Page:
A Less Than Obvious Conclusion

When I was twenty-four, I was responsible for investigating thousands of unexplained deaths in Dallas for the medical examiner: homicides, suicides, and accidents. As the youngest forensic investigator in Texas history, I was exposed early to life unedited. Now, as I write my forth suspense thriller novel, I have a better understanding of why my books keep my readers on the edge of their seats—and the reason is not so obvious.

It is well accepted we are each unique products of our genetic lineage and environment. Taking that known reality and wrapping it in chance and happenstance, is further demonstration we go through life as an original—one of a kind. Not only are our points of view based on our own acquisitions of knowledge, but our truths are shaped by a lifetime of infinite exposures to the world under varying emotional and physical conditions. Allow me to illustrate.

When I’m standing in an alley over a horrific homicide victim and a fiery ball is sinking on the horizon—interfering with my investigation—my experience (my reality) is very different from that of a lover watching the same sunset from a sandy beach. For me the sun is a hindrance and the next yellow-orange ball I see will probably trigger a dismal memory. For the lovers the next sunset will reawaken fond memories. Both thoughts pass through minds shaping moods and spurring even more thought. In this example there can be a preferred experience and memory, but there is no right or wrong one. It just is, and it illustrates how one moment in time can shape life very differently.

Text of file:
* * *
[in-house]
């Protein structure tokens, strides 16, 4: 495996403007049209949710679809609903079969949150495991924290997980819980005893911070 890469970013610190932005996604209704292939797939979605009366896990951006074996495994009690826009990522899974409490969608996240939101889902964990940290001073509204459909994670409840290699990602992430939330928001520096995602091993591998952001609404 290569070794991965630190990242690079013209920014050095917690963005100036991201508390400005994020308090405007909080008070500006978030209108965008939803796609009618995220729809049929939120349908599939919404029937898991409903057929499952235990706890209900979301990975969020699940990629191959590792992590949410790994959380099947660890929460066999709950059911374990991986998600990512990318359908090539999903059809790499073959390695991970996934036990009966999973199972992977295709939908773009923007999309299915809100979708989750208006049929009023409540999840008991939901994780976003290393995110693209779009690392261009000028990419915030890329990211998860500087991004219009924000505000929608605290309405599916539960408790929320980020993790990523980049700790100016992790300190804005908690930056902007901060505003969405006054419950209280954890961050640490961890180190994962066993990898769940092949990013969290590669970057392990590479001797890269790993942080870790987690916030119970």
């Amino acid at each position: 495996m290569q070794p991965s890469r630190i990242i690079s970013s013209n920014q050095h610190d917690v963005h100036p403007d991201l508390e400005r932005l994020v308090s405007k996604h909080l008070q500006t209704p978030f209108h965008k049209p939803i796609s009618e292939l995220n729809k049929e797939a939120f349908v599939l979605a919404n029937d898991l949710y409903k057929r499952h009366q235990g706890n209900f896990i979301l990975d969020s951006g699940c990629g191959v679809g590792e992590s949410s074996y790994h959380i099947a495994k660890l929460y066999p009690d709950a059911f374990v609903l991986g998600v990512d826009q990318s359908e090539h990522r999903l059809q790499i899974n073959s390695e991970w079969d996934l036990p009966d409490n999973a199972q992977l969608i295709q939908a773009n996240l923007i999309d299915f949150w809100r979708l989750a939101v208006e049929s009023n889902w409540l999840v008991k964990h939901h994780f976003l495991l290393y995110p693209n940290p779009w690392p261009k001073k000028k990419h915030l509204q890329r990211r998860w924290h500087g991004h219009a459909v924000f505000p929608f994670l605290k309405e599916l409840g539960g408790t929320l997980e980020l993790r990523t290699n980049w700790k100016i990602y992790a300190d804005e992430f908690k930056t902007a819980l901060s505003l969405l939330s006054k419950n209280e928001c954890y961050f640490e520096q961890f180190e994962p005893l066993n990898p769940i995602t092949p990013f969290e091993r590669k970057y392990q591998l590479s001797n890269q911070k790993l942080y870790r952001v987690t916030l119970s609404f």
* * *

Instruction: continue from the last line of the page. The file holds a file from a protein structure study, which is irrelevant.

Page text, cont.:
Authors draw from life experiences. Our travels through the real world shape our characters, settings, plots and more. And because we are unique, the story possibilities are endless. Not only do we see a sunset our own way, we also see it through our own lenses of infinite and fleeting emotion that further change our worlds and how we want to express ourselves.

The characters I create in my stories exist. They are people I’ve known in my life. They are friends, family, acquaintances, or the person walking down the street or sitting at the table in a restaurant. They are the criminal, the victim, the witness, or someone on a plane crossing the Atlantic, or the business contact in a foreign land. They are faces and mannerisms and quirks and personalities that have touched me. But my characters are unique because they are compilations of many. They are built from a cornucopia of images and behaviors that fit my purpose. They are shaped by an author telling a story.